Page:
- How do you want me to do in my first year at the company?
- What does it look like to judge performance?
- What will you use to judge how well I’m doing?
- How often will someone ask me how I am?
- What kinds of mistakes do people make in this role?
- What do you think about making mistakes and how they affect your long-term success?
- Is there a part of your performance that you want to improve right now?
- Who will keep track of how well I do?
- Is it expected that this goal will be met right away?
Fears about the business
How good a manager someone would be depends on how much they know about the company they are hiring for. Another factor is how long they have worked for the company. For example, the person in charge of hiring at a startup may not know as many people as the person in charge of hiring at a corporation.
- Can you tell me how the business began?
- Where do you see the group going in the next 10 years?
- Can you explain how the company plans to grow over the next five years?
- What kinds of goals does the company have right now?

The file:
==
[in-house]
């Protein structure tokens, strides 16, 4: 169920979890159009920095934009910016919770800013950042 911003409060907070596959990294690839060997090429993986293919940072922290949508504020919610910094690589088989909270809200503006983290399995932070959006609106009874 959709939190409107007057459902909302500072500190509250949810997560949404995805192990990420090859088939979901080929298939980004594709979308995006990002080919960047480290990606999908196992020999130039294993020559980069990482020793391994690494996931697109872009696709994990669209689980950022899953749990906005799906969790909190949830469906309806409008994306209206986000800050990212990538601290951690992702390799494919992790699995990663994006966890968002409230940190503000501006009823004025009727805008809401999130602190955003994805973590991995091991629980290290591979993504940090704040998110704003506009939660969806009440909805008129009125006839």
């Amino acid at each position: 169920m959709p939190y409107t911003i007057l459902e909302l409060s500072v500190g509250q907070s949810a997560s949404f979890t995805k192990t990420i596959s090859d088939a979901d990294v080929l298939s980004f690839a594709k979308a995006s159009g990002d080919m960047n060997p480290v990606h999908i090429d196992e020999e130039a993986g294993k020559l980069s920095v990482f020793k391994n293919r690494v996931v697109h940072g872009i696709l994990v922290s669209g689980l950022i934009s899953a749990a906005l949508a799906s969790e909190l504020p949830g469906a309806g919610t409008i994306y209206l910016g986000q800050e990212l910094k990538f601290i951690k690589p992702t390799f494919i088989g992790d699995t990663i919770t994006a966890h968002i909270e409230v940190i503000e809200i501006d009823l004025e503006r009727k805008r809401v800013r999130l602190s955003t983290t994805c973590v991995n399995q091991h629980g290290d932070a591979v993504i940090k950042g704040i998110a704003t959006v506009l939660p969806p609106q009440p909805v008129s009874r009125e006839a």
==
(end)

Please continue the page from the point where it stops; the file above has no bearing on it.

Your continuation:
- What gets you excited about the organization’s future?
- Are there more people working in other parts of the business?
- Can you talk to me soon about how your product is growing?
- How would you explain what the company stands for?
- How important is it that your sales team helps you grow and reach your goals?
- How have people at your company been moved by the growth of your product?
Questions about the job opening’s department
This line of questioning is important because it helps you find out more about your coworkers. You’ll also see what your coworkers do to get things done well.
- Who do I report to?
- Can you tell me more about where I’ll be working?
- Will I work closely with anyone else at work besides my manager?
- What do you think are the best and worst things about my boss?